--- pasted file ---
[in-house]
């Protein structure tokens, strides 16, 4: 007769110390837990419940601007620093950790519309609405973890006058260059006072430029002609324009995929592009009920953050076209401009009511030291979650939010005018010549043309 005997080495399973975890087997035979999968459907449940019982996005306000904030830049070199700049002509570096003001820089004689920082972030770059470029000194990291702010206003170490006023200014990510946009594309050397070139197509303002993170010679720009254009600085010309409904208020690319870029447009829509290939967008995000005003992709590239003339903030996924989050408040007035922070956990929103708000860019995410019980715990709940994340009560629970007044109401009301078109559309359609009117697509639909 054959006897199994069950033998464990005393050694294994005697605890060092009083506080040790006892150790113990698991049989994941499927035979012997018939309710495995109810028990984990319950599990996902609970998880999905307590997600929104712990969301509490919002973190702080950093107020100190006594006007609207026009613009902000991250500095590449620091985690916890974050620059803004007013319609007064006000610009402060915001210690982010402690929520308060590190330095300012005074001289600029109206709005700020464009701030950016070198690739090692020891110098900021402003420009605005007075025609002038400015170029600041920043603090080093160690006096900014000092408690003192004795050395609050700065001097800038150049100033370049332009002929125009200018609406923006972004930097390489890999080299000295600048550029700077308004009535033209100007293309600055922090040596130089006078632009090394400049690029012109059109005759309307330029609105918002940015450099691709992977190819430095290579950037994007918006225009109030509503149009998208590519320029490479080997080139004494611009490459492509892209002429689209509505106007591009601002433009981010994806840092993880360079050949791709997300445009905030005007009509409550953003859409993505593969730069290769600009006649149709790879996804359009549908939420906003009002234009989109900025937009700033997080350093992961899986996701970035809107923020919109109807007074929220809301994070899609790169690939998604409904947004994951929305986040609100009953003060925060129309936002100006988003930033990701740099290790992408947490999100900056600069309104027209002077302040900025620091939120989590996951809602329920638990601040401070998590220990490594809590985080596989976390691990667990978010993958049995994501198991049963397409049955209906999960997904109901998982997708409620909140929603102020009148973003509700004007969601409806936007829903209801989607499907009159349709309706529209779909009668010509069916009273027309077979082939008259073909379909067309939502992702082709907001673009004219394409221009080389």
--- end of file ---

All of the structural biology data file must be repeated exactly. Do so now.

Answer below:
[in-house]
């Protein structure tokens, strides 16, 4: 007769110390837990419940601007620093950790519309609405973890006058260059006072430029002609324009995929592009009920953050076209401009009511030291979650939010005018010549043309 005997080495399973975890087997035979999968459907449940019982996005306000904030830049070199700049002509570096003001820089004689920082972030770059470029000194990291702010206003170490006023200014990510946009594309050397070139197509303002993170010679720009254009600085010309409904208020690319870029447009829509290939967008995000005003992709590239003339903030996924989050408040007035922070956990929103708000860019995410019980715990709940994340009560629970007044109401009301078109559309359609009117697509639909 054959006897199994069950033998464990005393050694294994005697605890060092009083506080040790006892150790113990698991049989994941499927035979012997018939309710495995109810028990984990319950599990996902609970998880999905307590997600929104712990969301509490919002973190702080950093107020100190006594006007609207026009613009902000991250500095590449620091985690916890974050620059803004007013319609007064006000610009402060915001210690982010402690929520308060590190330095300012005074001289600029109206709005700020464009701030950016070198690739090692020891110098900021402003420009605005007075025609002038400015170029600041920043603090080093160690006096900014000092408690003192004795050395609050700065001097800038150049100033370049332009002929125009200018609406923006972004930097390489890999080299000295600048550029700077308004009535033209100007293309600055922090040596130089006078632009090394400049690029012109059109005759309307330029609105918002940015450099691709992977190819430095290579950037994007918006225009109030509503149009998208590519320029490479080997080139004494611009490459492509892209002429689209509505106007591009601002433009981010994806840092993880360079050949791709997300445009905030005007009509409550953003859409993505593969730069290769600009006649149709790879996804359009549908939420906003009002234009989109900025937009700033997080350093992961899986996701970035809107923020919109109807007074929220809301994070899609790169690939998604409904947004994951929305986040609100009953003060925060129309936002100006988003930033990701740099290790992408947490999100900056600069309104027209002077302040900025620091939120989590996951809602329920638990601040401070998590220990490594809590985080596989976390691990667990978010993958049995994501198991049963397409049955209906999960997904109901998982997708409620909140929603102020009148973003509700004007969601409806936007829903209801989607499907009159349709309706529209779909009668010509069916009273027309077979082939008259073909379909067309939502992702082709907001673009004219394409221009080389």